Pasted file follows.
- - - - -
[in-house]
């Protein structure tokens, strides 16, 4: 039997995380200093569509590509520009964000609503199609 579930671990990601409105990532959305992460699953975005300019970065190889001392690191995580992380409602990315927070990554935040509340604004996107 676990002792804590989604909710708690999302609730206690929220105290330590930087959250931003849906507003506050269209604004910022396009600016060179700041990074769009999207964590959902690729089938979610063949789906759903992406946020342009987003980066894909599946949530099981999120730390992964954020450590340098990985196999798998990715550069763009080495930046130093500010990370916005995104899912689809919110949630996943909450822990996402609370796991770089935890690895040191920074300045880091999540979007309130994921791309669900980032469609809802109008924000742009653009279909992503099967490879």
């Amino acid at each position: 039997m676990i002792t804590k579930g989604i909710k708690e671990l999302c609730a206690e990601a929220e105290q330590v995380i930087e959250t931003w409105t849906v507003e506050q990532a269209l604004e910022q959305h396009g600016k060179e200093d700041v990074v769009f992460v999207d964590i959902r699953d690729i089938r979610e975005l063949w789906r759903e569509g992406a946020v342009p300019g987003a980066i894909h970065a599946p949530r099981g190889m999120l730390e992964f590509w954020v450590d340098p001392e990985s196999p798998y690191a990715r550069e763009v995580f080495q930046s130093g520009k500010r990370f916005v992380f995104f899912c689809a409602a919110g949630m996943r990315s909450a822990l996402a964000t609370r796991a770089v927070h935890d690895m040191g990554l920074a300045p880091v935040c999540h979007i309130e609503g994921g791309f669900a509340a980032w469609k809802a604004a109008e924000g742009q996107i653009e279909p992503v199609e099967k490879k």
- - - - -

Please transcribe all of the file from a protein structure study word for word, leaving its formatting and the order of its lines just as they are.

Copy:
[in-house]
């Protein structure tokens, strides 16, 4: 039997995380200093569509590509520009964000609503199609 579930671990990601409105990532959305992460699953975005300019970065190889001392690191995580992380409602990315927070990554935040509340604004996107 676990002792804590989604909710708690999302609730206690929220105290330590930087959250931003849906507003506050269209604004910022396009600016060179700041990074769009999207964590959902690729089938979610063949789906759903992406946020342009987003980066894909599946949530099981999120730390992964954020450590340098990985196999798998990715550069763009080495930046130093500010990370916005995104899912689809919110949630996943909450822990996402609370796991770089935890690895040191920074300045880091999540979007309130994921791309669900980032469609809802109008924000742009653009279909992503099967490879």
């Amino acid at each position: 039997m676990i002792t804590k579930g989604i909710k708690e671990l999302c609730a206690e990601a929220e105290q330590v995380i930087e959250t931003w409105t849906v507003e506050q990532a269209l604004e910022q959305h396009g600016k060179e200093d700041v990074v769009f992460v999207d964590i959902r699953d690729i089938r979610e975005l063949w789906r759903e569509g992406a946020v342009p300019g987003a980066i894909h970065a599946p949530r099981g190889m999120l730390e992964f590509w954020v450590d340098p001392e990985s196999p798998y690191a990715r550069e763009v995580f080495q930046s130093g520009k500010r990370f916005v992380f995104f899912c689809a409602a919110g949630m996943r990315s909450a822990l996402a964000t609370r796991a770089v927070h935890d690895m040191g990554l920074a300045p880091v935040c999540h979007i309130e609503g994921g791309f669900a509340a980032w469609k809802a604004a109008e924000g742009q996107i653009e279909p992503v199609e099967k490879k």